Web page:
In this case, my understanding is that you have [perhaps foolishly] raised the load first and then put down the stabilizer legs sufficiently to force the rear wheels clear of the ground. This is a much easier problem. There is no need to worry about spring constants. The rear wheels are irrelevant this time. The only support is at the stabilizers and at the front wheels. No extra unknowns to solve for. Easy peazy.

But the two situations are different. Two different problems with two different solutions.

jbriggs444 said:
As I recall the original problem had you put down the stabilizer legs until they were just touching the ground. Then you raised the load and asked about the resulting support force from the legs. There was no requirement that the rear wheels be lifted from the ground. That was a difficult situation because lifting the load would raise the chassis somewhat off both front and rear springs. One needed to think about spring constants in order to determine the resulting equilibrium load distribution.

In this case, my understanding is that you have [perhaps foolishly] raised the load first and then put down the stabilizer legs sufficiently to force the rear wheels clear of the ground. This is a much easier problem. There is no need to worry about spring constants. The rear wheels are irrelevant this time. The only support is at the stabilizers and at the front wheels. No extra unknowns to solve for. Easy peazy.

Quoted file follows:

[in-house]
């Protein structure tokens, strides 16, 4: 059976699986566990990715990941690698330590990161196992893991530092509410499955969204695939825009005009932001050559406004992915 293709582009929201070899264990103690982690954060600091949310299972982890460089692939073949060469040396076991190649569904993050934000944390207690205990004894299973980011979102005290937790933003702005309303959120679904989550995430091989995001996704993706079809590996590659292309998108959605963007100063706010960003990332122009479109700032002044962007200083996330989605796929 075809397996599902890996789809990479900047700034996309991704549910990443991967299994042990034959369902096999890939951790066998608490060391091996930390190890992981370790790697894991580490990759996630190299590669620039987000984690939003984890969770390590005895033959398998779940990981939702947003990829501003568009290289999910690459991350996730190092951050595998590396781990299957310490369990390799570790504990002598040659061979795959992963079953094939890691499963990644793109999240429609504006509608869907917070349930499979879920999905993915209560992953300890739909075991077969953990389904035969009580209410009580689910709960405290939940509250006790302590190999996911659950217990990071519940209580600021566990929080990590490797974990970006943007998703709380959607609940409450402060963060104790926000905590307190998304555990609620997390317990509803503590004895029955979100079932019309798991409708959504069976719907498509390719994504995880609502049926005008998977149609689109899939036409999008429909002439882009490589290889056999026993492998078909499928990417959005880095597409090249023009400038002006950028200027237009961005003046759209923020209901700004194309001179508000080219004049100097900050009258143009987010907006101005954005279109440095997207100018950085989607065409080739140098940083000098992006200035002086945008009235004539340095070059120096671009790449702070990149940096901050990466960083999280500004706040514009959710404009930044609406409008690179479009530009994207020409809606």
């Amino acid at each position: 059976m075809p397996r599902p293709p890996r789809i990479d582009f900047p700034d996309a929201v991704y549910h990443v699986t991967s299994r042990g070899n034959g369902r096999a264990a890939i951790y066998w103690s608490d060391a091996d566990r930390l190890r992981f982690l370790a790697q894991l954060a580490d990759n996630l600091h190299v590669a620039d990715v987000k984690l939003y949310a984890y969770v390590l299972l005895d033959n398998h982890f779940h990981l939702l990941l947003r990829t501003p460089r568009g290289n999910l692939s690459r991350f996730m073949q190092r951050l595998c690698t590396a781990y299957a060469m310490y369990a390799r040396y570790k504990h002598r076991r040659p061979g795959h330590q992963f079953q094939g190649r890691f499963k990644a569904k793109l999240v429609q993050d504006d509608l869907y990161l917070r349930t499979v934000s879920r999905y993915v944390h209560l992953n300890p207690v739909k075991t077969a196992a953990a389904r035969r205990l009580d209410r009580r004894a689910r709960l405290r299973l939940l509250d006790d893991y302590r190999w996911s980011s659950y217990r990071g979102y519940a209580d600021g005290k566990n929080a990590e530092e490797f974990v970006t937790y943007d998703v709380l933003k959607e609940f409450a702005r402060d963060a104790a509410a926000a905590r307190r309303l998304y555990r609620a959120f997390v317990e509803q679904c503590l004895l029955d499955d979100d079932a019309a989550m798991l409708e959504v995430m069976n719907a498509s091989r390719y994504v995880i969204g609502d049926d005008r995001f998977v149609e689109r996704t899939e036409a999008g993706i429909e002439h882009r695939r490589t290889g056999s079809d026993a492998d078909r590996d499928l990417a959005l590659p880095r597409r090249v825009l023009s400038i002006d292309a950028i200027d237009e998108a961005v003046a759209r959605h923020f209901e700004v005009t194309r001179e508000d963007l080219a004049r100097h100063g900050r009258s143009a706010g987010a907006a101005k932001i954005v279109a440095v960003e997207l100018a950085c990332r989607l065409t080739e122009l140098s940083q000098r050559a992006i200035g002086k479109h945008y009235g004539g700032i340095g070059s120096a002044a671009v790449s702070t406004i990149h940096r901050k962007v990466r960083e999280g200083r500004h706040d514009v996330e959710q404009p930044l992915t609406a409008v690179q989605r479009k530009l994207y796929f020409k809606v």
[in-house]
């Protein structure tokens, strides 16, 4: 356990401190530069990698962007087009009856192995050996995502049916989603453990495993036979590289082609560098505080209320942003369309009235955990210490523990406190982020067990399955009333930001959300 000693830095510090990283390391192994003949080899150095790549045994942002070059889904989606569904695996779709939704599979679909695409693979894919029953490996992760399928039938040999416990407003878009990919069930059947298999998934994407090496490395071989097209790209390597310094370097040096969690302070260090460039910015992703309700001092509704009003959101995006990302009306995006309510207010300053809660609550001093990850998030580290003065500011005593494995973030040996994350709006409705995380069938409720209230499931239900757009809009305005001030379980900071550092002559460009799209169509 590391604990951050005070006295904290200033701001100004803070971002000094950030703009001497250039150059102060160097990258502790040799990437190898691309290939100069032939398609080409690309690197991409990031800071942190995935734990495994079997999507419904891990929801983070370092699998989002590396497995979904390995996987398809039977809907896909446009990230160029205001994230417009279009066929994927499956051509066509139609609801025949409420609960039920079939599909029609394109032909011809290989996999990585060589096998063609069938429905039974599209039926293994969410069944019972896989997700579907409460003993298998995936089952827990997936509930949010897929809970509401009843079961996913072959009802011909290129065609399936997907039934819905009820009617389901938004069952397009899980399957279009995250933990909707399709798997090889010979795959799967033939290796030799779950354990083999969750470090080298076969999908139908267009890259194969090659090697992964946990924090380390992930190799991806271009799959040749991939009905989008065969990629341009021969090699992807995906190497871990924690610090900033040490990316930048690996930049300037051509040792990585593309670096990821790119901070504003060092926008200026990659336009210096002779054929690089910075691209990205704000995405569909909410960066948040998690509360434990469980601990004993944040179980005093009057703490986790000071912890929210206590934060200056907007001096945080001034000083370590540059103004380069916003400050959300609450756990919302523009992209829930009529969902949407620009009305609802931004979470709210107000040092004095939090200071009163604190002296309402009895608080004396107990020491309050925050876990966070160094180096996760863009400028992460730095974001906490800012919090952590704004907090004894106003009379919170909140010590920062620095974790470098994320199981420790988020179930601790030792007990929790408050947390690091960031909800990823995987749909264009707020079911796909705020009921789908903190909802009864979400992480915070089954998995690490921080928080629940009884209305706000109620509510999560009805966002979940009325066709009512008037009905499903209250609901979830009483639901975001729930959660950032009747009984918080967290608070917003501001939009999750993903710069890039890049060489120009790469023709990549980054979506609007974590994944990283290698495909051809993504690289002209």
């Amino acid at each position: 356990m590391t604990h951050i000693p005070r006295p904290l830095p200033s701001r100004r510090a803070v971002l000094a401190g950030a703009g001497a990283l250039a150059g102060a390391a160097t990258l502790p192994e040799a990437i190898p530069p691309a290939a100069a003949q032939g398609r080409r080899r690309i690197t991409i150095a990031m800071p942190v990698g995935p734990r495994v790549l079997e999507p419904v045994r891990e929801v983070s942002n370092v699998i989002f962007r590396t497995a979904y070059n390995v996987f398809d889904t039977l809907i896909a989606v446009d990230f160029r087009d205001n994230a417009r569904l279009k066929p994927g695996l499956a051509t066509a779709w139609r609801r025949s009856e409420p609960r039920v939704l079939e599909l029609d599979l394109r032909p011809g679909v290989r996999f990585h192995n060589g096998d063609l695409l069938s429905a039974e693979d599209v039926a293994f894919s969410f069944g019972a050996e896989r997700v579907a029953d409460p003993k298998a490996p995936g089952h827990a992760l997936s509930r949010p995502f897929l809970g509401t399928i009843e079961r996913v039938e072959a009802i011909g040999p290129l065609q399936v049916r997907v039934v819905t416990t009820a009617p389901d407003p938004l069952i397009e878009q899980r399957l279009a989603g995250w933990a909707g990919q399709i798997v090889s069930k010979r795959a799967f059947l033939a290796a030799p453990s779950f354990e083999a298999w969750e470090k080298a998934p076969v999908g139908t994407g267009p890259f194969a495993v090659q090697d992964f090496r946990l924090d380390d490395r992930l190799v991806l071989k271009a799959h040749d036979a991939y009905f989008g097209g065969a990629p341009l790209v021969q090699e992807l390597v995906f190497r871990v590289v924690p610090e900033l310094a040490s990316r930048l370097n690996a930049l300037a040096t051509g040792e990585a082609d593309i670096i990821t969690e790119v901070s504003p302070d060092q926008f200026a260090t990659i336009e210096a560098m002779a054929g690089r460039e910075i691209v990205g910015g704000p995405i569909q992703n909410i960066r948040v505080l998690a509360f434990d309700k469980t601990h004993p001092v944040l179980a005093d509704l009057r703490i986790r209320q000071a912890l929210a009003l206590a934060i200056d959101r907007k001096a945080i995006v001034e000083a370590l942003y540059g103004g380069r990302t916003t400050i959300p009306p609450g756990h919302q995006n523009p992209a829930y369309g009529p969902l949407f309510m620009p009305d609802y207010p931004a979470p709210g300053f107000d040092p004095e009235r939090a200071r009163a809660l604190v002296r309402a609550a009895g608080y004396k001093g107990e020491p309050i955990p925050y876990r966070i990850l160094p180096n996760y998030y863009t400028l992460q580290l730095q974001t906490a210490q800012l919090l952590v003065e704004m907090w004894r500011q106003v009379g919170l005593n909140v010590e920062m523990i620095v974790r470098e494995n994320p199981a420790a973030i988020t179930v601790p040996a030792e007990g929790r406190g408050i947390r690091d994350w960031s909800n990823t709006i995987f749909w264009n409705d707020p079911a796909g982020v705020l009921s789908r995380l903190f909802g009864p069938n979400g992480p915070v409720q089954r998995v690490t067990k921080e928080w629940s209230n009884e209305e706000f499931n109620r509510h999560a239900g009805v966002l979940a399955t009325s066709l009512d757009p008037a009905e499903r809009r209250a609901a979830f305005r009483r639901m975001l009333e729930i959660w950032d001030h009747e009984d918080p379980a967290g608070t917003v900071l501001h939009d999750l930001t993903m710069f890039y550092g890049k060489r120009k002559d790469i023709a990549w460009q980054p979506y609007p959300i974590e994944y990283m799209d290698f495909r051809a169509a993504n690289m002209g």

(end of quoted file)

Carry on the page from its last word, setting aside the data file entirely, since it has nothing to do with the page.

But the two situations are different. Two different problems with two different solutions.

So, in this scenario. Its just two supports, front wheels and stabilizers. The force of the stabilizer in static equilibrium is also the force to jack the vehicle up? Thus it is the force of the linear actuators? It is for a mechanical design project and I need to specify the right components.

## 1. What is a stabilizer leg linear actuator?

A stabilizer leg linear actuator is a type of mechanical device that converts rotational motion into linear motion. It is commonly used in vehicle jacks to lift heavy objects, such as a truck's rear tyres.

## 2. How does a stabilizer leg linear actuator work?

A stabilizer leg linear actuator works by using a motor to rotate a threaded rod, which moves a nut along the rod. This causes the actuator to extend or retract, depending on the direction of rotation. The actuator is connected to a jack, which uses the linear motion to lift the truck's rear tyres.

## 3. What is the force required to jack up a truck's rear tyres?

The force required to jack up a truck's rear tyres depends on the weight of the truck and the type of actuator being used. Generally, a stabilizer leg linear actuator can provide a force of up to 10,000 pounds, which is enough to lift most trucks.

## 4. Are there any safety precautions to take when using a stabilizer leg linear actuator to jack up a truck's rear tyres?

Yes, it is important to follow proper safety precautions when using any type of vehicle jack. This includes making sure the truck is on a flat and stable surface, using jack stands to support the truck once it is lifted, and never standing under the truck while it is being lifted.

## 5. Can a stabilizer leg linear actuator be used for other purposes besides jacking up a truck's rear tyres?

Yes, stabilizer leg linear actuators can be used for a variety of purposes, such as lifting heavy machinery, adjusting the height of a workbench, or opening and closing heavy doors. They are commonly used in industrial and automotive applications where precise and powerful linear motion is needed.